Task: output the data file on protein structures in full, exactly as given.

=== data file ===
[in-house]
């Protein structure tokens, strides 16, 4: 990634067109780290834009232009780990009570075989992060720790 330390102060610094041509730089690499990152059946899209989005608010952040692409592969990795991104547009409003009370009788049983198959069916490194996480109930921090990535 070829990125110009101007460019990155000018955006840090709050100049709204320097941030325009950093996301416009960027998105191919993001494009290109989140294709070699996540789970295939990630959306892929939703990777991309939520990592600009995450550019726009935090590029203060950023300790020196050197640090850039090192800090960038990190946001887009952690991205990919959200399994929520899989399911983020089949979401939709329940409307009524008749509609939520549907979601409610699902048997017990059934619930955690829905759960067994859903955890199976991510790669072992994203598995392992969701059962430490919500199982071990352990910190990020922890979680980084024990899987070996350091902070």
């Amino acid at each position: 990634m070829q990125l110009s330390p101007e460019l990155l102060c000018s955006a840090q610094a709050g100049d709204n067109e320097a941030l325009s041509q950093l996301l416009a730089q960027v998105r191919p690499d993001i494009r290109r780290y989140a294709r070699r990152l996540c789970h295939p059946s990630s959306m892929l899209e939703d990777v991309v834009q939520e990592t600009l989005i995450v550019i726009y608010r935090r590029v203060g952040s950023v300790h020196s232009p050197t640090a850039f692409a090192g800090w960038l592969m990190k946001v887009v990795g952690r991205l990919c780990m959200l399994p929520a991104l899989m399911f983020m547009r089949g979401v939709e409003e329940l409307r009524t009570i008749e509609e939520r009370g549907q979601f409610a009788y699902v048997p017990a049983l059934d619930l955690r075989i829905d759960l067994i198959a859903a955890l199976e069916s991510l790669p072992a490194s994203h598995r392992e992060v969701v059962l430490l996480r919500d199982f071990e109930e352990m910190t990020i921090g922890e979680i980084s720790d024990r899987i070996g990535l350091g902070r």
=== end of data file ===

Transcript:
[in-house]
């Protein structure tokens, strides 16, 4: 990634067109780290834009232009780990009570075989992060720790 330390102060610094041509730089690499990152059946899209989005608010952040692409592969990795991104547009409003009370009788049983198959069916490194996480109930921090990535 070829990125110009101007460019990155000018955006840090709050100049709204320097941030325009950093996301416009960027998105191919993001494009290109989140294709070699996540789970295939990630959306892929939703990777991309939520990592600009995450550019726009935090590029203060950023300790020196050197640090850039090192800090960038990190946001887009952690991205990919959200399994929520899989399911983020089949979401939709329940409307009524008749509609939520549907979601409610699902048997017990059934619930955690829905759960067994859903955890199976991510790669072992994203598995392992969701059962430490919500199982071990352990910190990020922890979680980084024990899987070996350091902070």
């Amino acid at each position: 990634m070829q990125l110009s330390p101007e460019l990155l102060c000018s955006a840090q610094a709050g100049d709204n067109e320097a941030l325009s041509q950093l996301l416009a730089q960027v998105r191919p690499d993001i494009r290109r780290y989140a294709r070699r990152l996540c789970h295939p059946s990630s959306m892929l899209e939703d990777v991309v834009q939520e990592t600009l989005i995450v550019i726009y608010r935090r590029v203060g952040s950023v300790h020196s232009p050197t640090a850039f692409a090192g800090w960038l592969m990190k946001v887009v990795g952690r991205l990919c780990m959200l399994p929520a991104l899989m399911f983020m547009r089949g979401v939709e409003e329940l409307r009524t009570i008749e509609e939520r009370g549907q979601f409610a009788y699902v048997p017990a049983l059934d619930l955690r075989i829905d759960l067994i198959a859903a955890l199976e069916s991510l790669p072992a490194s994203h598995r392992e992060v969701v059962l430490l996480r919500d199982f071990e109930e352990m910190t990020i921090g922890e979680i980084s720790d024990r899987i070996g990535l350091g902070r």